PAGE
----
The Dodge legacy of performance is built on great engineeringand that includes its engines.
In the early 1960s, Dodge put the racing world on its ear with the Max Wedge engine series. Introduced in a 413 cubic inch version in 1962, the engine dominated drag racing in the hands of a group of young Chrysler engineers who called themselves the Ramchargers. The engine was enlarged to 426 ci for 1963 and proved even more successful.
As Detroits muscle car wars heated up in the late 1960s, Dodge unleashed a performance street engine based on the same general architecture. Known as the 440 Magnum and first used in 1967, it became famous powering Chargers, Super Bees, and other Dodge performance vehicles.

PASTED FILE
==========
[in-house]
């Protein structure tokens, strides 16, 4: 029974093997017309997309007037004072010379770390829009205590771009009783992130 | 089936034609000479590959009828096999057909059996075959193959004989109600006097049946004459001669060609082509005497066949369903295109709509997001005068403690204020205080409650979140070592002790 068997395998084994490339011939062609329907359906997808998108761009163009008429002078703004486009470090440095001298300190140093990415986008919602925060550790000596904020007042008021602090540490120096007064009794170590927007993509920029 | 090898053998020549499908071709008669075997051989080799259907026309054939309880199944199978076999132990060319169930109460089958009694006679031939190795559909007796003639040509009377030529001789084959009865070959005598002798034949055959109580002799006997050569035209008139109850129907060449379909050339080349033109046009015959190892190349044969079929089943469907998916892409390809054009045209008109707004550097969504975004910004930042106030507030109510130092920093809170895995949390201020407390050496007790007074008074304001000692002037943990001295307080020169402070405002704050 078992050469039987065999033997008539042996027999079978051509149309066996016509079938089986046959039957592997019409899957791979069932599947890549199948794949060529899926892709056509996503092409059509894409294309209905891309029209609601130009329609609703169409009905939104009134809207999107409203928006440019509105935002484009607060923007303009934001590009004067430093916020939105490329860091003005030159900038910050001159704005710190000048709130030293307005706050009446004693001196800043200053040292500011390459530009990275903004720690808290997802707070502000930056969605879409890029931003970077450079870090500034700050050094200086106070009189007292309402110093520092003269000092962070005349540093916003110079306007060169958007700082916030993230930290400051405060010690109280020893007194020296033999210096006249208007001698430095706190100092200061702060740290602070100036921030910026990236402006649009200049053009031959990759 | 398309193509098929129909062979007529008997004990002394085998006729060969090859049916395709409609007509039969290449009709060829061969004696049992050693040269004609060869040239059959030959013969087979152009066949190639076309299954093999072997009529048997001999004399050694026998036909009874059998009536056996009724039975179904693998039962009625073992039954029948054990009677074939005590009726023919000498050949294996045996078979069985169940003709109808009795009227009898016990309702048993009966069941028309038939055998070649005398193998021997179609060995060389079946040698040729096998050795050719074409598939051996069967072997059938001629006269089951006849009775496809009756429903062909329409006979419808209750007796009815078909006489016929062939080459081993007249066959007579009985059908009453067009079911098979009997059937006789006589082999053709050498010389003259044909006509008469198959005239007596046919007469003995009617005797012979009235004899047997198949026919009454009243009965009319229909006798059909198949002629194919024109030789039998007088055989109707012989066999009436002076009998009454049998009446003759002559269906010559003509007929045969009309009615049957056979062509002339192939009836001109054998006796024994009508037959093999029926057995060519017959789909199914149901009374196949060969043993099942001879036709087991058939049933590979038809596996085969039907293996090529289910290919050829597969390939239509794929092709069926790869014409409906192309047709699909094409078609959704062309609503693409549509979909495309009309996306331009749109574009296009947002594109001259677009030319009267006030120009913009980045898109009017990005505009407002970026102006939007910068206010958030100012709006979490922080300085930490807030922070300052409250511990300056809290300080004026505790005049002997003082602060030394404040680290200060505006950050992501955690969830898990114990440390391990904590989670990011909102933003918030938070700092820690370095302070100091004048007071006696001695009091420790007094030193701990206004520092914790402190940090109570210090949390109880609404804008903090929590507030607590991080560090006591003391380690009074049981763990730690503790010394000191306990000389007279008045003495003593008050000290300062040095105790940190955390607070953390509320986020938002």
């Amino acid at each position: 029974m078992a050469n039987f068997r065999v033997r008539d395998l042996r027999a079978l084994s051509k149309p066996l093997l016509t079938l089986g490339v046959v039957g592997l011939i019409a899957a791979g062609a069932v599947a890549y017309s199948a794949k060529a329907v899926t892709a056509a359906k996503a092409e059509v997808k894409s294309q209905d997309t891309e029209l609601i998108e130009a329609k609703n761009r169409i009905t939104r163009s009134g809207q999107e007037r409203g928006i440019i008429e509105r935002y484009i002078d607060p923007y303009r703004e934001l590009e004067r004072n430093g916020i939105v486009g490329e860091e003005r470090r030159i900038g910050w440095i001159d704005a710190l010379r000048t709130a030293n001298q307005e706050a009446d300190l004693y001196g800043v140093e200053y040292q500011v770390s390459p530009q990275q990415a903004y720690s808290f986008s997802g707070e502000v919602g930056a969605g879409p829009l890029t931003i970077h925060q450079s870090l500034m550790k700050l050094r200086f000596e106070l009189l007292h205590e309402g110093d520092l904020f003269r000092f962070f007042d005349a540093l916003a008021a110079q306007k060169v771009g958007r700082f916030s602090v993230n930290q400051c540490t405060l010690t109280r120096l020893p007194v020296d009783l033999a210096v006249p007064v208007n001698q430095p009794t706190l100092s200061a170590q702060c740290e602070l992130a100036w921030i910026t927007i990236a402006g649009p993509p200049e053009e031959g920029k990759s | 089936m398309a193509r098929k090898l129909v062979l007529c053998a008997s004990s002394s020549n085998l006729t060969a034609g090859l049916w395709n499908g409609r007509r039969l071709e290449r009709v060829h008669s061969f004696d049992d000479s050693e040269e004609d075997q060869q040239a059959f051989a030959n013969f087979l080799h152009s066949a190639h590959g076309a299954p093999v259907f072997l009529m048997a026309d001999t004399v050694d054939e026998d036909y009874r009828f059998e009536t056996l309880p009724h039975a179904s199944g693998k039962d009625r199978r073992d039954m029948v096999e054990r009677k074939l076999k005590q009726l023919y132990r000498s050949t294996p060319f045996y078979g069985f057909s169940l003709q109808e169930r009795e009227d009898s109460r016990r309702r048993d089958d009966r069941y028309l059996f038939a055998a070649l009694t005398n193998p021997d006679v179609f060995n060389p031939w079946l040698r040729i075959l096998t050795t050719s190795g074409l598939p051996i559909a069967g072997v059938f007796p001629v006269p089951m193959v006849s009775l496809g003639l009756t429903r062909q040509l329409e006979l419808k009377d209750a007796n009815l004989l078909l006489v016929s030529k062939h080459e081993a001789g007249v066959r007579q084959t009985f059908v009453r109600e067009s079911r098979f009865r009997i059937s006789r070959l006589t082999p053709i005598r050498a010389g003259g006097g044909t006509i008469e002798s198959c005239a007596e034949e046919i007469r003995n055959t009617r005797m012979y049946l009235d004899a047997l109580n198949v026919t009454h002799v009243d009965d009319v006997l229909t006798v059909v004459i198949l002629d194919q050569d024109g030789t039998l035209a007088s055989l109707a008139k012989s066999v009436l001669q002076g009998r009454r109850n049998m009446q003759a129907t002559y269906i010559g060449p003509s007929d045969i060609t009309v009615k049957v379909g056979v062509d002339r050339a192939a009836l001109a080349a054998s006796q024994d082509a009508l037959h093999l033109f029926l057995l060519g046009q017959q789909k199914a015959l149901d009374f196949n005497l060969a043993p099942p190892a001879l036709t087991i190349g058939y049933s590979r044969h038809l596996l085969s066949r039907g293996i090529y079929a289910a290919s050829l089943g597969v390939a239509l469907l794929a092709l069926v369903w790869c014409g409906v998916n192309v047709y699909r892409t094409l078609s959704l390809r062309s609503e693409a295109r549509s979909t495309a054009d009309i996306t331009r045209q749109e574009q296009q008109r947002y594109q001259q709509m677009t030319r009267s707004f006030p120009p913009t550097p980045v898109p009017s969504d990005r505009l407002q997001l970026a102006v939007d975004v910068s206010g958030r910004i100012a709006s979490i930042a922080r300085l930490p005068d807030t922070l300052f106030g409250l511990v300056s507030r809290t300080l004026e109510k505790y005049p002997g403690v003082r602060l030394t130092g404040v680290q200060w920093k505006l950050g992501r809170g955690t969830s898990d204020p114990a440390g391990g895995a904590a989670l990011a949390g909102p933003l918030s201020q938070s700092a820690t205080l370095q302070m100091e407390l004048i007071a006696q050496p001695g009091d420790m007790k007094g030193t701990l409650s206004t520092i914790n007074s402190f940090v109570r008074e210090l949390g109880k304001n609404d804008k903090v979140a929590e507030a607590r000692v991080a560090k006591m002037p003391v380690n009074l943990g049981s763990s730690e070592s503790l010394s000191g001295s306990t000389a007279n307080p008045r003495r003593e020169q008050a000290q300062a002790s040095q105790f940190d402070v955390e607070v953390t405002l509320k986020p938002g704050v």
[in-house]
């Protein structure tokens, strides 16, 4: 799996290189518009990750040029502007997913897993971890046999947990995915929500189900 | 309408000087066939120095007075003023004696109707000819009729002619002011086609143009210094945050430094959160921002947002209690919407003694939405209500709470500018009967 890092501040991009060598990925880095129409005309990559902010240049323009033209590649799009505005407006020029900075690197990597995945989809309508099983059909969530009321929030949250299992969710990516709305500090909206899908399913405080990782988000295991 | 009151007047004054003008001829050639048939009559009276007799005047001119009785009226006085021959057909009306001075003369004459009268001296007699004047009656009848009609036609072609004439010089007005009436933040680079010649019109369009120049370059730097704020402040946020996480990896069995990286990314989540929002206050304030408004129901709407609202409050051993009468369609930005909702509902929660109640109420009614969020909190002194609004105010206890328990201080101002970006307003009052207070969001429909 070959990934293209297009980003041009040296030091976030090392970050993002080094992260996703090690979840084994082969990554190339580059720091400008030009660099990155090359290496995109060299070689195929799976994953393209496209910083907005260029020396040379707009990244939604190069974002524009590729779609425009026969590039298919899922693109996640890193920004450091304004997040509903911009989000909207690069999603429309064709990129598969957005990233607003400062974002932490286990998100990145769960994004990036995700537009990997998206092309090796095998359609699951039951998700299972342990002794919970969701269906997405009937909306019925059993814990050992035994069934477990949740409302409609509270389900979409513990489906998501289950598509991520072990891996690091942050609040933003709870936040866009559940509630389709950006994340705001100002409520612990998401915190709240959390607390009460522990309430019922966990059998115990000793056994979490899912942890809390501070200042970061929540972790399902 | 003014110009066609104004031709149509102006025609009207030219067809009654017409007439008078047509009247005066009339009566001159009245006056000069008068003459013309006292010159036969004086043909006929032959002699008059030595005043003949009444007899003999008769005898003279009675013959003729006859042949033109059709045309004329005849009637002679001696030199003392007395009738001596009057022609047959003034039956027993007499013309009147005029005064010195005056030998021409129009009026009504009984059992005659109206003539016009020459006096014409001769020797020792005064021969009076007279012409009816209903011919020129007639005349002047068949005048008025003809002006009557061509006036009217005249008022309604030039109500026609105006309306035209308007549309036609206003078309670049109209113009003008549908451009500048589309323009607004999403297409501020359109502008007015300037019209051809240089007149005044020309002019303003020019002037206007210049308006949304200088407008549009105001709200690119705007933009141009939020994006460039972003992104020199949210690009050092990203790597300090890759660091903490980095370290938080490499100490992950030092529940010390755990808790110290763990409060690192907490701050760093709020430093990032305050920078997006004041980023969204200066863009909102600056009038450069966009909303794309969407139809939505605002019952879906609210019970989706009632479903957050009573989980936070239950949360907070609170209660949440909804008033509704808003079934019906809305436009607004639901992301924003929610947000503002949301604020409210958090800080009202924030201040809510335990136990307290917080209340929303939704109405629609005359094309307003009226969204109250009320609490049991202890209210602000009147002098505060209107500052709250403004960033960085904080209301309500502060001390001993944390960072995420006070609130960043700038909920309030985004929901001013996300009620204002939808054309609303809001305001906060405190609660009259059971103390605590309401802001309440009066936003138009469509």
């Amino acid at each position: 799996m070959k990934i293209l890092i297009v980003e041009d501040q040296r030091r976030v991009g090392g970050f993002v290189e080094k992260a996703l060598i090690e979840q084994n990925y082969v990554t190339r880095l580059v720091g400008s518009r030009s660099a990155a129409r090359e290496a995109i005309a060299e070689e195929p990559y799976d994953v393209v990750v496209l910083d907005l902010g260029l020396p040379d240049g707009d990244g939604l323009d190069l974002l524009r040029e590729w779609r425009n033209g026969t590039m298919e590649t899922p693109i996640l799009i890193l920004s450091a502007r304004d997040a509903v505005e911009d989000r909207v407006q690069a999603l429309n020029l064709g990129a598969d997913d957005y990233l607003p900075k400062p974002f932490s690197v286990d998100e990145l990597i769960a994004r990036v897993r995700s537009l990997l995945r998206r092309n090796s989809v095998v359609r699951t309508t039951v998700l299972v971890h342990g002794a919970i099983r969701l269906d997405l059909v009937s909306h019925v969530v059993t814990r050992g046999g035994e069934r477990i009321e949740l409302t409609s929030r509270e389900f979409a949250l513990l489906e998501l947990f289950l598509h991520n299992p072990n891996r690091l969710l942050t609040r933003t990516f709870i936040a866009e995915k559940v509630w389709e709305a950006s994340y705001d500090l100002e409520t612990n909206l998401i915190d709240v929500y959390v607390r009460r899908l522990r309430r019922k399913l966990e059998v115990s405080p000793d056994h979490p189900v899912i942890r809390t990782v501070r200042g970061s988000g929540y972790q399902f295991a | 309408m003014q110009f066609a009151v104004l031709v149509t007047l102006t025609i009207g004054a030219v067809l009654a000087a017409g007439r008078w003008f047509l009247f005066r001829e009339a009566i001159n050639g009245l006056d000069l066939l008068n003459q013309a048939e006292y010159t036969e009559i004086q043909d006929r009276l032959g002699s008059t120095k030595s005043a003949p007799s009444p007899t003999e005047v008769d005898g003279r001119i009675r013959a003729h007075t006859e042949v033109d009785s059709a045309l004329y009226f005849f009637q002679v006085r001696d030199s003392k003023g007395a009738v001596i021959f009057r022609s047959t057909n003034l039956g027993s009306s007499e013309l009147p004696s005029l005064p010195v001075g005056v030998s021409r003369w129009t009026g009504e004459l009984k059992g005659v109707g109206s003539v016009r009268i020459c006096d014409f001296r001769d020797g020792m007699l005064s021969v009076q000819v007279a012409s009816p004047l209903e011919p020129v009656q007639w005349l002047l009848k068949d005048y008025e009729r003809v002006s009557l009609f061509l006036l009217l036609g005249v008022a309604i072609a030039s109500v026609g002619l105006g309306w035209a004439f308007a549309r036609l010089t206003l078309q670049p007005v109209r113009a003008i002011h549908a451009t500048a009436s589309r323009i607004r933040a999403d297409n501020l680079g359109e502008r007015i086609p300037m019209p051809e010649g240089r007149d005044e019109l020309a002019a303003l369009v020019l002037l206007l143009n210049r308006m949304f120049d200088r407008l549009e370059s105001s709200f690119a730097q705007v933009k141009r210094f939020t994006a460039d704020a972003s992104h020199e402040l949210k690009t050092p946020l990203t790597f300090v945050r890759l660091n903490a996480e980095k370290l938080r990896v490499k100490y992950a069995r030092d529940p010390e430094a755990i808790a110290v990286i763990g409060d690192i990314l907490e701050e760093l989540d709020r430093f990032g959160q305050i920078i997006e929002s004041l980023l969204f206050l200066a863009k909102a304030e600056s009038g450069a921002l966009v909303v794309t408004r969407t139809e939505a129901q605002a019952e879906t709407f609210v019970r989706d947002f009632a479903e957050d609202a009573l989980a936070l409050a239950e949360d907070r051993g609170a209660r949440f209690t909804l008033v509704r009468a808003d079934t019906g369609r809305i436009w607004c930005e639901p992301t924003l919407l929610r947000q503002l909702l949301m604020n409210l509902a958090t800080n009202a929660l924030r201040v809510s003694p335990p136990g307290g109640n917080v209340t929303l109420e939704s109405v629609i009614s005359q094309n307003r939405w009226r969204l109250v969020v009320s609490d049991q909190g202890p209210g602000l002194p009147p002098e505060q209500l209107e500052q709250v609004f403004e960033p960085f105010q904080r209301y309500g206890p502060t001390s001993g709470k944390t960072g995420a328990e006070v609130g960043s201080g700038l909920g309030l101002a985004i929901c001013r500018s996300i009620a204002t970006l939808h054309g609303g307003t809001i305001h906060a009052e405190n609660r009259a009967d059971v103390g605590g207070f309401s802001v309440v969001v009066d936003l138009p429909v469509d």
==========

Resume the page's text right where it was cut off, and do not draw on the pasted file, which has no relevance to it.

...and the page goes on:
But surely the most iconic Dodge engine of the era is the 426 Hemi (shown above). First developed in 1964 upon the same rugged B/RB engine family as the Max Wedge and the 440 Magnum, the 426 Hemi stood at the top of the heap in drag racing and NASCAR for yearsand is still winning races today.
And this same basic technologythe hemispherical combustion chamberis employed in the latest generation HEMI 5.7L and 6.4L engines offered in the Charger and Challenger today. The Dodge tradition of engineering and performance runs deep.
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